So, as you can probably tell from the title of this post, last week involved lots of travel for fall break.
1st stop: London
I arrived in London on Friday evening with two of my friends after a Chunnel ride from Paris. We checked into our hostel and went out to explore the city and have dinner. We were walking around after dinner trying to find some sort of pub or bar we could go to and stumbled upon a Spanish restaurant, which obviously only means one thing: sangria. It was weird to think that, before arriving in Paris just about two months prior, we had not known each other at all. But as we sat and talked for a few hours, it felt like I had known them forever. I guess living in a foreign country together will do that for you. We didn’t have much time on Saturday morning before our bus left for Liverpool, but we were still able to fit in a trip to Abbey Road, Big Ben and Westminster Abbey!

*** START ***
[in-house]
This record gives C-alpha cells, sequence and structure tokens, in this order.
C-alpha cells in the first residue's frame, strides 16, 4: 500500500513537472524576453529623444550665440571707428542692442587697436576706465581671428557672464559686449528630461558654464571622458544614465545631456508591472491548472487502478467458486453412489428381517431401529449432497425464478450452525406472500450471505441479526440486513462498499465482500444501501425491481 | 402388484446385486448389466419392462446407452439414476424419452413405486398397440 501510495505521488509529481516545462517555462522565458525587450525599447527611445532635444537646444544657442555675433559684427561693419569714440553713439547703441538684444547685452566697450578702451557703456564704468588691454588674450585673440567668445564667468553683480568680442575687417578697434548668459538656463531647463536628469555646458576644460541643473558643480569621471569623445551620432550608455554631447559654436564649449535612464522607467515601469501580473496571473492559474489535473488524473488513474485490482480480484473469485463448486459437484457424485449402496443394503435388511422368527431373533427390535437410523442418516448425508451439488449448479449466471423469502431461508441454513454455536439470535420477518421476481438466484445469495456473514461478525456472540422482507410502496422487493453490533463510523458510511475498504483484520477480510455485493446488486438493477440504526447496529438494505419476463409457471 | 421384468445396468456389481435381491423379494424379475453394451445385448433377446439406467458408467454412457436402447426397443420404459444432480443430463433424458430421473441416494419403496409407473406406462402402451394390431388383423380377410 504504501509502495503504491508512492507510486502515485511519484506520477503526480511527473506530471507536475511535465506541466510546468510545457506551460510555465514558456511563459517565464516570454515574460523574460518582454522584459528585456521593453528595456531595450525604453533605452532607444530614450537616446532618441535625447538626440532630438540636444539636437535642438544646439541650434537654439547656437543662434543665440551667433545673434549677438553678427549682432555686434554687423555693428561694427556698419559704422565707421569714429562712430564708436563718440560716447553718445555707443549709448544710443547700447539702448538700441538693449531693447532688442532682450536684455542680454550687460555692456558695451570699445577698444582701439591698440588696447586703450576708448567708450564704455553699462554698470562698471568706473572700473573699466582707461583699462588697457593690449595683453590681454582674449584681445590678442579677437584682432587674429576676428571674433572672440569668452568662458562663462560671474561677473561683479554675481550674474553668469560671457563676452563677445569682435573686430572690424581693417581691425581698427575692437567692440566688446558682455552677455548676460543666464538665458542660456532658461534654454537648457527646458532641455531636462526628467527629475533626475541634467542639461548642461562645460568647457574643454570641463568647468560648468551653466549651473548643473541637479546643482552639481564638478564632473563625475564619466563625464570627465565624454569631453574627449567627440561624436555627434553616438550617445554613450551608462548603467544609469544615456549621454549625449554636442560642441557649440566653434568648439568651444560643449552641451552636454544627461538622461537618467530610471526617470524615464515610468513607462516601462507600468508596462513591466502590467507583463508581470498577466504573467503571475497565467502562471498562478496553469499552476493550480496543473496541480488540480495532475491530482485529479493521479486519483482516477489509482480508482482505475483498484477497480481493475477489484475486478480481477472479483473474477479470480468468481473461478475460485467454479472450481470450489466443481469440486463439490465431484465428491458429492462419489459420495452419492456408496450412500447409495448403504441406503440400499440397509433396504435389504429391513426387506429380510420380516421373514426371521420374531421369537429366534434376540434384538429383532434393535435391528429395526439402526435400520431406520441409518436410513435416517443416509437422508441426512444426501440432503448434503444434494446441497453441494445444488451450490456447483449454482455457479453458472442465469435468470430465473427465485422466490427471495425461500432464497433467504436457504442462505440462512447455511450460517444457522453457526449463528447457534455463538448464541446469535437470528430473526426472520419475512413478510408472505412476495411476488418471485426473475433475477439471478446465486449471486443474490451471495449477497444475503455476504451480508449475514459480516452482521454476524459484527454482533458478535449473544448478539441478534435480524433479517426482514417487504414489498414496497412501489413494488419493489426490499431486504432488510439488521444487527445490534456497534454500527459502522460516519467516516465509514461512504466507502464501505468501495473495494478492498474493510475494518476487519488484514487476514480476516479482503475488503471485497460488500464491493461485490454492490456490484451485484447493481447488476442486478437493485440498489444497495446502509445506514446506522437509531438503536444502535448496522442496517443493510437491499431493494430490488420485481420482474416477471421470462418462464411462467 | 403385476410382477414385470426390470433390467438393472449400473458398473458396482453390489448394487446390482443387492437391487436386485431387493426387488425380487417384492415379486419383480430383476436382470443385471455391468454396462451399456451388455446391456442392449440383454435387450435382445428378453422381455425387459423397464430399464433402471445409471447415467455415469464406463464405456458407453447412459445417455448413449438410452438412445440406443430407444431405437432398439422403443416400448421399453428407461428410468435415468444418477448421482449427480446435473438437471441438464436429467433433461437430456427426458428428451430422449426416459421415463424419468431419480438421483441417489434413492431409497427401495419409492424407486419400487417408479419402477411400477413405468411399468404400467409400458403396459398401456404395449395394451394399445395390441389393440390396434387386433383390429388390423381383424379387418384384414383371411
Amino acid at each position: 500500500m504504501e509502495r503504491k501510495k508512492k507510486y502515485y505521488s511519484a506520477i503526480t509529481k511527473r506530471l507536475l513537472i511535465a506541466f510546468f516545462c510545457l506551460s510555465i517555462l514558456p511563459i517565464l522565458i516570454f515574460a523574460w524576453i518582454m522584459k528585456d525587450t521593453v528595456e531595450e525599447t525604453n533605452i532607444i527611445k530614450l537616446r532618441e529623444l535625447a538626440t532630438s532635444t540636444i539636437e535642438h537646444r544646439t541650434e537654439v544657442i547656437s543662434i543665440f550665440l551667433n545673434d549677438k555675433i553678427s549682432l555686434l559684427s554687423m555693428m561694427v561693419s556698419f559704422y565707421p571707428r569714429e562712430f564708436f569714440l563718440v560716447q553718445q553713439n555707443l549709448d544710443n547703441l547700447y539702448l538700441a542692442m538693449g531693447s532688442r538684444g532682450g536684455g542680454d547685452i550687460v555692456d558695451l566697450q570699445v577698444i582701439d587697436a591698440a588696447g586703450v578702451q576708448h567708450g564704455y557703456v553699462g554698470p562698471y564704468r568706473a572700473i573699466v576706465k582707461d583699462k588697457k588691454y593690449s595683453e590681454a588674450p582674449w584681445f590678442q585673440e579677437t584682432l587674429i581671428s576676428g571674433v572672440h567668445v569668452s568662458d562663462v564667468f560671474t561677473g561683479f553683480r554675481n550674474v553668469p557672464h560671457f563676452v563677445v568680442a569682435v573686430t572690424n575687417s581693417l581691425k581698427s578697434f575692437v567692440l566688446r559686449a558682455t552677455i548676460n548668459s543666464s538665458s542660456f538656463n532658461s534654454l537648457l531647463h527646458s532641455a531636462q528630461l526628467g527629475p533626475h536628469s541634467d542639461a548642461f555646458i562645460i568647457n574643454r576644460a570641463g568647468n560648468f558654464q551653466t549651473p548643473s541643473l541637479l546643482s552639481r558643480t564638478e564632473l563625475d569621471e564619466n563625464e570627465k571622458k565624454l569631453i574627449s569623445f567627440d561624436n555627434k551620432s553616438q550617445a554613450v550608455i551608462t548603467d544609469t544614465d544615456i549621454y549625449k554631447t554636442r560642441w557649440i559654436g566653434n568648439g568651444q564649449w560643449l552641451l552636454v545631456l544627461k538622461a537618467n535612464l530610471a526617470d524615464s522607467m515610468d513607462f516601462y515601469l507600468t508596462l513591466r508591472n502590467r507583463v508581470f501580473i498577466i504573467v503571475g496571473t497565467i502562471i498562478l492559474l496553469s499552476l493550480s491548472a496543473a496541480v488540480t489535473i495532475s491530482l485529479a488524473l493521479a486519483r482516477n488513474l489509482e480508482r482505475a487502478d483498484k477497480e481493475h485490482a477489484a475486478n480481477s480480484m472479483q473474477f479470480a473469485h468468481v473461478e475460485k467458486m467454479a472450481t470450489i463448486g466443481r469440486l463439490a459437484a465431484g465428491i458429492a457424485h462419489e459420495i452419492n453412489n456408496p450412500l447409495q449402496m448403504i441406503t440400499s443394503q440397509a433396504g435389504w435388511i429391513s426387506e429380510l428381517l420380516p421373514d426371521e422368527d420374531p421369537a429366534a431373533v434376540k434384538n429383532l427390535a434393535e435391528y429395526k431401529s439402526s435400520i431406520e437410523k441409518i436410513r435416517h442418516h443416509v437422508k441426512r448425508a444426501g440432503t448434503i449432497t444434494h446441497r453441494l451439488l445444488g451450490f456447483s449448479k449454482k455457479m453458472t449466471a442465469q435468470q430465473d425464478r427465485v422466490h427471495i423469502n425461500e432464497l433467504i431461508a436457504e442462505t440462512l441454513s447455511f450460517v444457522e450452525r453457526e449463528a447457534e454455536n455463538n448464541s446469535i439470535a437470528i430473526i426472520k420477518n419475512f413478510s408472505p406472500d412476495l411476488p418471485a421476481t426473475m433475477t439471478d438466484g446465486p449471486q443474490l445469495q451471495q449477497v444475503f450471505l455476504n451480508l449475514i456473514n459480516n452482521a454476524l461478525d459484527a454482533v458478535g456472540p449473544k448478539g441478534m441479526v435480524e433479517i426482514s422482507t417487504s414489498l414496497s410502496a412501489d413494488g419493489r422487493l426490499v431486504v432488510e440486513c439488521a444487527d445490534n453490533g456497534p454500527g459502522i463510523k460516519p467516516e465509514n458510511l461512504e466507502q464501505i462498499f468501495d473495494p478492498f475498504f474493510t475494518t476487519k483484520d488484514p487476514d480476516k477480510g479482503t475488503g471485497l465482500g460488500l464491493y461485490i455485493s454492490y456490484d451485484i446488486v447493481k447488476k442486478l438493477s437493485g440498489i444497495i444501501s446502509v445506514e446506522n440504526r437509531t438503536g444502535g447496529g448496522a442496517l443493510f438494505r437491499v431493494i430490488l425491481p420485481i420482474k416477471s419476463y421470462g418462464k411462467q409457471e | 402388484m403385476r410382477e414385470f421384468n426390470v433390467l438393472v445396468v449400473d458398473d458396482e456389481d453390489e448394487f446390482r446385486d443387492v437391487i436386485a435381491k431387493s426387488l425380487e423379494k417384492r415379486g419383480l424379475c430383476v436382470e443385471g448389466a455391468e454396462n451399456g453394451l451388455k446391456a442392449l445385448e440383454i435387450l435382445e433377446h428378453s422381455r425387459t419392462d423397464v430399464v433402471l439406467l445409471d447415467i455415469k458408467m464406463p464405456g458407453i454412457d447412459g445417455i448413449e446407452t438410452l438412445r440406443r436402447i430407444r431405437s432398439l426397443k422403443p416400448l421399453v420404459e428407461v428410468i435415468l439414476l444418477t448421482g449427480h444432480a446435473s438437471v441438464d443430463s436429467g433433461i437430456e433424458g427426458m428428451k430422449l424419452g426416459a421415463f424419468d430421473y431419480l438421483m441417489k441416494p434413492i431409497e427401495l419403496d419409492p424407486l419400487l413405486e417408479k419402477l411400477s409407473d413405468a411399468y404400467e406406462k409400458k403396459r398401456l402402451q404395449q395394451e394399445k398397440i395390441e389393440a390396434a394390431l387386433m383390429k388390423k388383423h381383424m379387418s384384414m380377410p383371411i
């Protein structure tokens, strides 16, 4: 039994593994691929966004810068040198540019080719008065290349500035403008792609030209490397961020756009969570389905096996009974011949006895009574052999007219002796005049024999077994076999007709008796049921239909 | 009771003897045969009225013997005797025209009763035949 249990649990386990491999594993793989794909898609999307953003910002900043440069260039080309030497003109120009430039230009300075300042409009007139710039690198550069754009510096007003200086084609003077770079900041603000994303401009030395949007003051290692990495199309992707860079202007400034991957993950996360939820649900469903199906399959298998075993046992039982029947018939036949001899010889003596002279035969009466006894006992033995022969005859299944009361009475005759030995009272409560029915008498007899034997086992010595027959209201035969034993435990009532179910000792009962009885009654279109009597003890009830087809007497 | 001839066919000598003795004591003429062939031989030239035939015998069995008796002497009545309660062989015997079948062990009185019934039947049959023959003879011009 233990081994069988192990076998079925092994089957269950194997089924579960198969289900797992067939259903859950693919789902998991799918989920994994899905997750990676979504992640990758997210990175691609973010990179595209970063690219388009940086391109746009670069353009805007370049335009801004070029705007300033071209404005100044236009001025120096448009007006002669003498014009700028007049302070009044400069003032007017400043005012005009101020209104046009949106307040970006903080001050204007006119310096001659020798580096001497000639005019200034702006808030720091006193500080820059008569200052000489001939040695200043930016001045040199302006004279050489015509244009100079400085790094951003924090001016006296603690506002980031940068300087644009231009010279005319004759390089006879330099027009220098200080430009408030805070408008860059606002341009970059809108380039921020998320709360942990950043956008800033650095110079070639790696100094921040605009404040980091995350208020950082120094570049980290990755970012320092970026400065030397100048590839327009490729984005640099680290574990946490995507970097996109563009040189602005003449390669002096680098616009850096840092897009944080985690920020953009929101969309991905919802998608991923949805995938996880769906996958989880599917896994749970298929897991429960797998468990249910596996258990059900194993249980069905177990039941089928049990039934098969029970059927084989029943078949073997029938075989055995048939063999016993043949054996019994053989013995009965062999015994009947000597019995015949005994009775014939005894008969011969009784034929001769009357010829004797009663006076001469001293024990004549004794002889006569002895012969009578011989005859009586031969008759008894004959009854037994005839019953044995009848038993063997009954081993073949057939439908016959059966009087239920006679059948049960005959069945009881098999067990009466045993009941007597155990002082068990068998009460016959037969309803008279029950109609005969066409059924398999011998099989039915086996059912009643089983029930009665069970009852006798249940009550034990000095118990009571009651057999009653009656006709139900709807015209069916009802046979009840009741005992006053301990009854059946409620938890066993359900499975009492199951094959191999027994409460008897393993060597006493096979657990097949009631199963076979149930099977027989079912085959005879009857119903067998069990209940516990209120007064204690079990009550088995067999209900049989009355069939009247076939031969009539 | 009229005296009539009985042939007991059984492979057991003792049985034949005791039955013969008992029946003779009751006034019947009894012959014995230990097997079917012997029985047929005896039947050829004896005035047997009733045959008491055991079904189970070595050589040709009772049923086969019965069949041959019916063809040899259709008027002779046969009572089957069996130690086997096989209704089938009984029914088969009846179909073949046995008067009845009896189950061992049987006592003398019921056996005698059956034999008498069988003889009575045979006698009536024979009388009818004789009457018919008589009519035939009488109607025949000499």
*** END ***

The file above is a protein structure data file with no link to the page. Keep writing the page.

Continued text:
2nd stop: Liverpool
We caught the bus to Liverpool mid-day on Saturday and arrived a few hours later. That night, we went to “the most famous club in the world”- aka The Cavern Club. It is the very spot where The Beatles’ musical identity was formed and is now known as the cradle of British pop music. The Rolling Stones, Queen, Elton John, the Who, and many other famous musicians have also played at The Cavern.
Upon entering, we had to go downstairs into a small room with no windows and exposed brick. Almost every brick on the walls and the ceiling was marked with the names of individuals or musical groups who have played at The Cavern. As soon as I made my way into the room, it felt like I traveled back in time- Midnight in Paris style (the Liverpool version). There was live music all night long and, not surprisingly, it was mostly Beatles songs. We had a blast dancing and singing along. There was something surreal about knowing that we were in the very club that was at the center of a rock and roll musical renaissance in the 1960s. The energy in the club was unlike anything I had ever experienced. There were people spanning all ages and from all over the world celebrating and enjoying something that, despite cultural and linguistic differences, can bring everyone together into a musty basement in the middle of Liverpool: music.